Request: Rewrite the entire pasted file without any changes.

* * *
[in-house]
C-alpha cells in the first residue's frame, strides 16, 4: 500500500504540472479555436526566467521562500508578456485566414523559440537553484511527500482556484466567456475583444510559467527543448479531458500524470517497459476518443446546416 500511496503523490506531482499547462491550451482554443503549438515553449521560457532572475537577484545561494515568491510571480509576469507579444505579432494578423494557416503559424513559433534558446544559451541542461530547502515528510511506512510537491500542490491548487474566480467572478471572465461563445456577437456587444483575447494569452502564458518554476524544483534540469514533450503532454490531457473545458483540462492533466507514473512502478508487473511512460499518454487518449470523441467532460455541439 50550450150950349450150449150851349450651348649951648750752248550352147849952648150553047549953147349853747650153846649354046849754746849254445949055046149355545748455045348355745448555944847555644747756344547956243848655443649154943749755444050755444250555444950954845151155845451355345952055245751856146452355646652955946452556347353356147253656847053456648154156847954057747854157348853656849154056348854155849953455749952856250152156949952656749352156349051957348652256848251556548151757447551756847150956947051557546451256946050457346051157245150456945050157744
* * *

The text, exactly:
[in-house]
C-alpha cells in the first residue's frame, strides 16, 4: 500500500504540472479555436526566467521562500508578456485566414523559440537553484511527500482556484466567456475583444510559467527543448479531458500524470517497459476518443446546416 500511496503523490506531482499547462491550451482554443503549438515553449521560457532572475537577484545561494515568491510571480509576469507579444505579432494578423494557416503559424513559433534558446544559451541542461530547502515528510511506512510537491500542490491548487474566480467572478471572465461563445456577437456587444483575447494569452502564458518554476524544483534540469514533450503532454490531457473545458483540462492533466507514473512502478508487473511512460499518454487518449470523441467532460455541439 50550450150950349450150449150851349450651348649951648750752248550352147849952648150553047549953147349853747650153846649354046849754746849254445949055046149355545748455045348355745448555944847555644747756344547956243848655443649154943749755444050755444250555444950954845151155845451355345952055245751856146452355646652955946452556347353356147253656847053456648154156847954057747854157348853656849154056348854155849953455749952856250152156949952656749352156349051957348652256848251556548151757447551756847150956947051557546451256946050457346051157245150456945050157744